Criticising your own narrative can prove to be extremely hard. That’s why teachers always encourage you to ask for feedback from someone who isn’t involved in your topic. This way, the ‘outsider’s’ fresh way of looking gives you the insight you can’t possibly provide being as involved as you are in your own research. Yet, not everyone is as happy receiving critique from an ‘outsider’. Jennifer Tosch experienced this first hand when she, a ‘SuriAm’ (Surinam-American) woman, took part in a class on colonial history at the University of Utrecht.
Having just finished the ‘BESS’ programme (Black European Summer School) in 2013, Jennifer decided to stay in the Netherlands and learn more about the colonial past of the country. She was disappointed to say the least, when it turned out the course on colonial history did not encompass the experiences of colonial people, nor the tragedies that occurred there. When she asked her teachers about this lack of content, the most common response was that ‘the course did not entail that topic’ and business resumed as normal.
Feeling let down by the Dutch history canon, Jennifer took matters into her own hands and founded ‘Black Heritage Tours Amsterdam’. The goal of this organisation was and is to inform participants on the African diaspora that is still present in buildings, statues and street signs throughout Amsterdam. The slavery institute Ninsee send her a card regarding the presence of black and colonial history in Amsterdam. It contained 14 different locations, whereas now she expanded that total to a stunning 118. “There is so much to see, as long as you are willing to see it”, she said.
There is no denying the huge success Tosch has had regarding her tour. Since 2013 she won the Blogher ‘13 International Scholarship Award, the African Diaspora Tourism Award (2016) and the Luxury Travel Guide Award (2017), as well as receiving the ‘certificate of excellence’ (2018) from Tripadvisor. The Black Heritage Tour Amsterdam has received 154 ratings, of which 5 rated it ‘very good’ and an astounding 147 ‘excellent’, the latter being the highest possible rating. Considering all this it should not come as a surprise that Tosch’s Heritage Tour is being expanded towards Brussels, Belgium and since 2016 to New York.
Partners contain of the New York State Library, Mapping Slavery, Dutch Culture and the New Amsterdam History Center [sic], among many others. However, at the outset of her project, Jennifer was struggling to find shipping companies who saw potential in her tours. Only one company was willing to facilitate her tours. They even offered her a boat for free, which she sees as ‘typically Dutch’: getting motivated by a decent business instinct.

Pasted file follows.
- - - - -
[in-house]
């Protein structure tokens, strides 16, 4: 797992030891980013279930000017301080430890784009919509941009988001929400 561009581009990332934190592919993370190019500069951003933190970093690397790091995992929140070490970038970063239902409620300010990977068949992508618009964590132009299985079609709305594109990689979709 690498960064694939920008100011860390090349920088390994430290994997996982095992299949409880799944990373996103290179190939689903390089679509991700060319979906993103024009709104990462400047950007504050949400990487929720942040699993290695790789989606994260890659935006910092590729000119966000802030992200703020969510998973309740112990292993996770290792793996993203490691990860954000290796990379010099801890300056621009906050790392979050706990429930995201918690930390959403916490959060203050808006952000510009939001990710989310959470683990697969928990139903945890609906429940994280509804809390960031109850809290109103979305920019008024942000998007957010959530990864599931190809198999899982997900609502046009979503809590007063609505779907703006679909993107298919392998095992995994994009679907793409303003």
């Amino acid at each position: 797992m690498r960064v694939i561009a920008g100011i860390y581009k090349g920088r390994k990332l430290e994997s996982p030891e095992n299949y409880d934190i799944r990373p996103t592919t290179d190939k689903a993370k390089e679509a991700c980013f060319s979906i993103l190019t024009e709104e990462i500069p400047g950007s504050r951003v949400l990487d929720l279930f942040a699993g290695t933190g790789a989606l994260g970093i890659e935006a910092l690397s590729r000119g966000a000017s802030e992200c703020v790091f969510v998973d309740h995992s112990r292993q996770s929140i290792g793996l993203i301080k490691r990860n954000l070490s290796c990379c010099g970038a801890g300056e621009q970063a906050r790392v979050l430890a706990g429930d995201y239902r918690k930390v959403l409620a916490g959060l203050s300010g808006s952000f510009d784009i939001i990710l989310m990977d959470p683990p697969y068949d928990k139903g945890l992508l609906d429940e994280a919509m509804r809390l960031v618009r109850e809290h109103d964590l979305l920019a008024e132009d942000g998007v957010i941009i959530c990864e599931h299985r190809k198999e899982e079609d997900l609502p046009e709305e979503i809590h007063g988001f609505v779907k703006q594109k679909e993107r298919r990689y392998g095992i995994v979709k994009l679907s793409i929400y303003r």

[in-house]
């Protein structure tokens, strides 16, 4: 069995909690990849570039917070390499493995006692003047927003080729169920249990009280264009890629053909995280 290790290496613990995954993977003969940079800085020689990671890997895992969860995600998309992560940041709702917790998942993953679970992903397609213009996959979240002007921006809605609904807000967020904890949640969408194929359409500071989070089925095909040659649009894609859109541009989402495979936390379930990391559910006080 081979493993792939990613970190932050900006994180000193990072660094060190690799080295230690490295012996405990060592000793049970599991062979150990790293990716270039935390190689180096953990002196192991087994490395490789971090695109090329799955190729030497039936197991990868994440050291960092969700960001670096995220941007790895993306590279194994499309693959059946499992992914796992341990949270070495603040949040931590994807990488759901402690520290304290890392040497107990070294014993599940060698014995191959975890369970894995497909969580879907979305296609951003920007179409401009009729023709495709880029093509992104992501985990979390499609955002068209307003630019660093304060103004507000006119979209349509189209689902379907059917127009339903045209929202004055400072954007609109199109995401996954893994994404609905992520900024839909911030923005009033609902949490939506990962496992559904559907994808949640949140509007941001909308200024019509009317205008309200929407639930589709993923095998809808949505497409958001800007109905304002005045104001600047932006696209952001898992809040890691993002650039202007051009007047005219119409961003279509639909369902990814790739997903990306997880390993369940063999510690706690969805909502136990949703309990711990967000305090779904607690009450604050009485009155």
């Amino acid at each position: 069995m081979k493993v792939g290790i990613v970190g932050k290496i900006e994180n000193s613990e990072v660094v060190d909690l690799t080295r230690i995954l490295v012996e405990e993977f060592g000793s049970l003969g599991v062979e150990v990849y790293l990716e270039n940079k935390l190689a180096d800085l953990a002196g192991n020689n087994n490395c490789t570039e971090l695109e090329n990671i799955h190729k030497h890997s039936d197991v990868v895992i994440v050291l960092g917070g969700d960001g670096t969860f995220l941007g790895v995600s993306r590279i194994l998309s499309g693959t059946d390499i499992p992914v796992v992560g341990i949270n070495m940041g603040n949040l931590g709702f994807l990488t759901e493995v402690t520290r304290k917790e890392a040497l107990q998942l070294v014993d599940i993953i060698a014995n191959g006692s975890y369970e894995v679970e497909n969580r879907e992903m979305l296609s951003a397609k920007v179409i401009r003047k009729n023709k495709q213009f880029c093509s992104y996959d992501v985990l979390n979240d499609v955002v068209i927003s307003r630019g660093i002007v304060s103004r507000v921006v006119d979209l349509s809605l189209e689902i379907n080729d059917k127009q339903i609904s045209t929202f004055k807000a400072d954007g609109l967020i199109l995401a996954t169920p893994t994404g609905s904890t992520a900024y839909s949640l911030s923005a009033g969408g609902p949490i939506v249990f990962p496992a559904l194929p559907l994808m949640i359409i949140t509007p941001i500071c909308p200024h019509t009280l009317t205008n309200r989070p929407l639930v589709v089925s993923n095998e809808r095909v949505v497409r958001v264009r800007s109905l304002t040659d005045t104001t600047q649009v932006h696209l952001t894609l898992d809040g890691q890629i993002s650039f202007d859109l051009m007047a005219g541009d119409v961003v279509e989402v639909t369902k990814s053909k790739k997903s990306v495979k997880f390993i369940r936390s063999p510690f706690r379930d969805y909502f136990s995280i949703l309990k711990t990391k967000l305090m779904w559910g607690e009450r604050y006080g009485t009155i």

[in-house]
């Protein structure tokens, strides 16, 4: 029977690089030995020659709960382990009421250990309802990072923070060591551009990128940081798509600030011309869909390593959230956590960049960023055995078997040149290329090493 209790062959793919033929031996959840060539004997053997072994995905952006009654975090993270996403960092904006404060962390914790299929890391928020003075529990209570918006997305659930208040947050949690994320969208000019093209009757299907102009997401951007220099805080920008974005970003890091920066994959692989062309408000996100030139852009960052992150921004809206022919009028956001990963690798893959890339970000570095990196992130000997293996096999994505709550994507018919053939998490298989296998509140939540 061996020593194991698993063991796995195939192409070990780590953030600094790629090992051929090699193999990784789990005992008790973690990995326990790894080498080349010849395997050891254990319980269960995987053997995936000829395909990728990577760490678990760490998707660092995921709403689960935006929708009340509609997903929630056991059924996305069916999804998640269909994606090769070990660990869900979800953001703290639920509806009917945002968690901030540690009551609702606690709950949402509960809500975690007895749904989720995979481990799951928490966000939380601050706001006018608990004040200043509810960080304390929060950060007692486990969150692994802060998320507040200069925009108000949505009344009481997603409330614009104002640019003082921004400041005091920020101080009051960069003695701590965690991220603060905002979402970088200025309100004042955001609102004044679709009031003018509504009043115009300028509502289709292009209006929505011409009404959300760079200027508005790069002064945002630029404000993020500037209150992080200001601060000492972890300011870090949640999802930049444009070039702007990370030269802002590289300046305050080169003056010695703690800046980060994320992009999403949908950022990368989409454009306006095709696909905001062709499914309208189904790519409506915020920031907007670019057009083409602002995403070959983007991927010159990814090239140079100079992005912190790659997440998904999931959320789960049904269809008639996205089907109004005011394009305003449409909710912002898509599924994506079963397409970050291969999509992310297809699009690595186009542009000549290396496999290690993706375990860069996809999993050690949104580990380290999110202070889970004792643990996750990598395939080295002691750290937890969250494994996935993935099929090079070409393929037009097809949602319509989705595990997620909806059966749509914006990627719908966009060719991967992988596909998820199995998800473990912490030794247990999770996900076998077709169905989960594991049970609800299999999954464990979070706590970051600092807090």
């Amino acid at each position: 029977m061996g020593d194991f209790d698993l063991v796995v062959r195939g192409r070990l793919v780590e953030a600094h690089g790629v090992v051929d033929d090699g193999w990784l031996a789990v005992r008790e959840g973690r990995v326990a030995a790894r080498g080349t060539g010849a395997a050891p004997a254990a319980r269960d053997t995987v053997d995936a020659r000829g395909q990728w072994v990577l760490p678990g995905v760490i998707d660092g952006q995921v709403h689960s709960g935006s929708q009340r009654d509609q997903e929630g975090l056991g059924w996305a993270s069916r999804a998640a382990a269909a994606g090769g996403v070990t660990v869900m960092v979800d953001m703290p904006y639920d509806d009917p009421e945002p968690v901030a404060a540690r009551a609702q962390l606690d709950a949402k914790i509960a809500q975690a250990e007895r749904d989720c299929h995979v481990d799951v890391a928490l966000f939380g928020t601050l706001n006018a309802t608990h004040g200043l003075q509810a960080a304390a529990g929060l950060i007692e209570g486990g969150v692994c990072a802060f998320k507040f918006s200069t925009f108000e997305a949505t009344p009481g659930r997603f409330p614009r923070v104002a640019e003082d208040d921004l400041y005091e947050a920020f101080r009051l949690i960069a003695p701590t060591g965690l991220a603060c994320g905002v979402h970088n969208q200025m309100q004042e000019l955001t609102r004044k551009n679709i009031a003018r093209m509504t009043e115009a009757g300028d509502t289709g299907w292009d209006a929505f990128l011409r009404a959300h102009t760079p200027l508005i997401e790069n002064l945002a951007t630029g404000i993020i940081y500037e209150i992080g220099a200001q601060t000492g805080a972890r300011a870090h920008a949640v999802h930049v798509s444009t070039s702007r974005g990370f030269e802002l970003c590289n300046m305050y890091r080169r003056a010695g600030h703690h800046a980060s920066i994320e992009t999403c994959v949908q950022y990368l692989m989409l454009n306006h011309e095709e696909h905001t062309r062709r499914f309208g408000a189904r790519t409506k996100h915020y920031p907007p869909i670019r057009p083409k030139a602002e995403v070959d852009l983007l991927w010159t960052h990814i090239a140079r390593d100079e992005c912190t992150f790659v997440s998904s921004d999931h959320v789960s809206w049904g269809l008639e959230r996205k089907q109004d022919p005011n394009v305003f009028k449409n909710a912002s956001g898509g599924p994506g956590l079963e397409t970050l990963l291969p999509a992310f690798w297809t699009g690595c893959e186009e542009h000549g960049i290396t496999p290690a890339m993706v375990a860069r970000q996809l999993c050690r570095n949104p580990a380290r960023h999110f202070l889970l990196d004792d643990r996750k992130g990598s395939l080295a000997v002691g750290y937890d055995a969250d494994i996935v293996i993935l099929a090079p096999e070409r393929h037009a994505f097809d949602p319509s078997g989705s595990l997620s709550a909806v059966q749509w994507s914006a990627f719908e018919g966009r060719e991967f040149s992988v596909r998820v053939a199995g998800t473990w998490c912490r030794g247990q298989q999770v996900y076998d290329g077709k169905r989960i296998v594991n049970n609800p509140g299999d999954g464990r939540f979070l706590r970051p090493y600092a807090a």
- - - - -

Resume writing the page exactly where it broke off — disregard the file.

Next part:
Perhaps the most fascinating part is the way in which Tosch created this opportunity. In 2008, the financial crisis hit, and hit hard. She lost her house, two cars and got fired. She had to ‘re-invent’ herself and decided to go to college. Inspired by her mothers Surinamese descendance, she visited the Netherlands. Not only to follow the aforementioned BESS, but also to research her own family history: “It was like coming home. The acquaintance with my family, the smells, the landscape, the places my mother had told me about, it still makes me emotional just thinking about it. All the stories suddenly turned into reality.” The tours have always coincided with her journey towards finding her own roots and history. It is probably thanks to this personal passion that this once small idea turned into such a huge success. In June, she was even invited to speak at the Amsterdam Black Lives Matter protest. In an interview with AT5 she stated she has the feeling being ‘divinely guided’.
The path Jennifer Tosch followed is a seemingly unique one, simply inspired by circumstance and personal inspiration. Her mission is not to ‘change’ history, as it is often being regared by opponents of special attention for black history. She simply wants to add more perspective to the existing curriculum and general knowledge on colonialism and slavery, whilst also pointing out how these histories still play a role in today’s society. By moving to the Netherlands and providing a new perspective as an ‘outsider’, she has gained her fair amount of popularity. Whilst speaking at the BLM protest in Amsterdam, her main focus was to inform people that racism is not a solely American problem. The Netherlands is not ‘color blind’ as some like to think. Although black activism has, according to Tosch, existed ‘for over a 100 years’, the momentum is now to actively change things. Tosch can take credit for delivering her fair share of positive activism by being here and educating the people.
Written by Mike Xhofleer